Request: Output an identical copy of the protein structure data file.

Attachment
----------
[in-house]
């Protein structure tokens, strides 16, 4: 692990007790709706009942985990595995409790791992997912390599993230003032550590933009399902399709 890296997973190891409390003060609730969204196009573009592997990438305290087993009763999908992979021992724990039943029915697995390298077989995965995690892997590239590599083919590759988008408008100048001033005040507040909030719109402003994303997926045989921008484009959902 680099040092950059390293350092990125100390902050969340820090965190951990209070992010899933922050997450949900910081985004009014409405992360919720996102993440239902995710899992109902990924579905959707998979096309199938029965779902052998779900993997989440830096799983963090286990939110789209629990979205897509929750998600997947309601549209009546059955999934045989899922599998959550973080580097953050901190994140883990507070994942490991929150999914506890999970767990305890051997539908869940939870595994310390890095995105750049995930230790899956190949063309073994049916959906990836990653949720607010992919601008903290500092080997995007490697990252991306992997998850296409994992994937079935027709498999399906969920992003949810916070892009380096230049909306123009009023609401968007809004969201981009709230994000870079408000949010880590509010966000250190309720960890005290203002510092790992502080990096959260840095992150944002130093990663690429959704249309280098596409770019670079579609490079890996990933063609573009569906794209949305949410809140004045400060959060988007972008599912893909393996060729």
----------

[in-house]
């Protein structure tokens, strides 16, 4: 692990007790709706009942985990595995409790791992997912390599993230003032550590933009399902399709 890296997973190891409390003060609730969204196009573009592997990438305290087993009763999908992979021992724990039943029915697995390298077989995965995690892997590239590599083919590759988008408008100048001033005040507040909030719109402003994303997926045989921008484009959902 680099040092950059390293350092990125100390902050969340820090965190951990209070992010899933922050997450949900910081985004009014409405992360919720996102993440239902995710899992109902990924579905959707998979096309199938029965779902052998779900993997989440830096799983963090286990939110789209629990979205897509929750998600997947309601549209009546059955999934045989899922599998959550973080580097953050901190994140883990507070994942490991929150999914506890999970767990305890051997539908869940939870595994310390890095995105750049995930230790899956190949063309073994049916959906990836990653949720607010992919601008903290500092080997995007490697990252991306992997998850296409994992994937079935027709498999399906969920992003949810916070892009380096230049909306123009009023609401968007809004969201981009709230994000870079408000949010880590509010966000250190309720960890005290203002510092790992502080990096959260840095992150944002130093990663690429959704249309280098596409770019670079579609490079890996990933063609573009569906794209949305949410809140004045400060959060988007972008599912893909393996060729």